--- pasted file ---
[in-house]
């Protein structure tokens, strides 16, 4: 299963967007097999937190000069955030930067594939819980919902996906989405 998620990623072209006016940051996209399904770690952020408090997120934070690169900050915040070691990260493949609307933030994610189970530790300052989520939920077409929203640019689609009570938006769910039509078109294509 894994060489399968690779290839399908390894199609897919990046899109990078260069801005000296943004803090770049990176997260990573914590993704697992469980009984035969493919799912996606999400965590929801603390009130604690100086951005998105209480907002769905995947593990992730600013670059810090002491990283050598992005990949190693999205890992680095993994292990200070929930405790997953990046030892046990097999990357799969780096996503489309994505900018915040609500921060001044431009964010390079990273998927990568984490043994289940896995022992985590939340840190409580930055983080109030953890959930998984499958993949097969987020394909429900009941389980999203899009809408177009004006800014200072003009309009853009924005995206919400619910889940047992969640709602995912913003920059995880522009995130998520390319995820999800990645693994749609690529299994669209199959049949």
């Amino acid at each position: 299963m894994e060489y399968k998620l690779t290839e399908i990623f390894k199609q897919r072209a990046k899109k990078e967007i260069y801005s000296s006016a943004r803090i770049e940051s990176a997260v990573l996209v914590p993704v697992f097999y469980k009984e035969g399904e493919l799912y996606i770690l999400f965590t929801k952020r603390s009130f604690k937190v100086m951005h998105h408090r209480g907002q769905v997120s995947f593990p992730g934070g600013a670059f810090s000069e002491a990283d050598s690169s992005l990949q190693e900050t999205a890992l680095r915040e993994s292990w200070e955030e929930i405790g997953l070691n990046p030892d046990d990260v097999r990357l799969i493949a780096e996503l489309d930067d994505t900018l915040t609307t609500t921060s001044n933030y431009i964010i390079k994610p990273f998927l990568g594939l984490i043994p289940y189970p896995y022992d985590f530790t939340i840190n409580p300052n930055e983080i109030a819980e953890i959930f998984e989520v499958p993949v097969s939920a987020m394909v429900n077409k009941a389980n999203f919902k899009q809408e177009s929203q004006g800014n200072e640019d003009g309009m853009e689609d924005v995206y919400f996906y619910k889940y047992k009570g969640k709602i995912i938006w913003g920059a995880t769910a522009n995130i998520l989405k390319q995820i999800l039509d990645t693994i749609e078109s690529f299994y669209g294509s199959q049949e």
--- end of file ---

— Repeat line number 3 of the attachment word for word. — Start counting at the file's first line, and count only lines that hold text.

């Amino acid at each position: 299963m894994e060489y399968k998620l690779t290839e399908i990623f390894k199609q897919r072209a990046k899109k990078e967007i260069y801005s000296s006016a943004r803090i770049e940051s990176a997260v990573l996209v914590p993704v697992f097999y469980k009984e035969g399904e493919l799912y996606i770690l999400f965590t929801k952020r603390s009130f604690k937190v100086m951005h998105h408090r209480g907002q769905v997120s995947f593990p992730g934070g600013a670059f810090s000069e002491a990283d050598s690169s992005l990949q190693e900050t999205a890992l680095r915040e993994s292990w200070e955030e929930i405790g997953l070691n990046p030892d046990d990260v097999r990357l799969i493949a780096e996503l489309d930067d994505t900018l915040t609307t609500t921060s001044n933030y431009i964010i390079k994610p990273f998927l990568g594939l984490i043994p289940y189970p896995y022992d985590f530790t939340i840190n409580p300052n930055e983080i109030a819980e953890i959930f998984e989520v499958p993949v097969s939920a987020m394909v429900n077409k009941a389980n999203f919902k899009q809408e177009s929203q004006g800014n200072e640019d003009g309009m853009e689609d924005v995206y919400f996906y619910k889940y047992k009570g969640k709602i995912i938006w913003g920059a995880t769910a522009n995130i998520l989405k390319q995820i999800l039509d990645t693994i749609e078109s690529f299994y669209g294509s199959q049949e």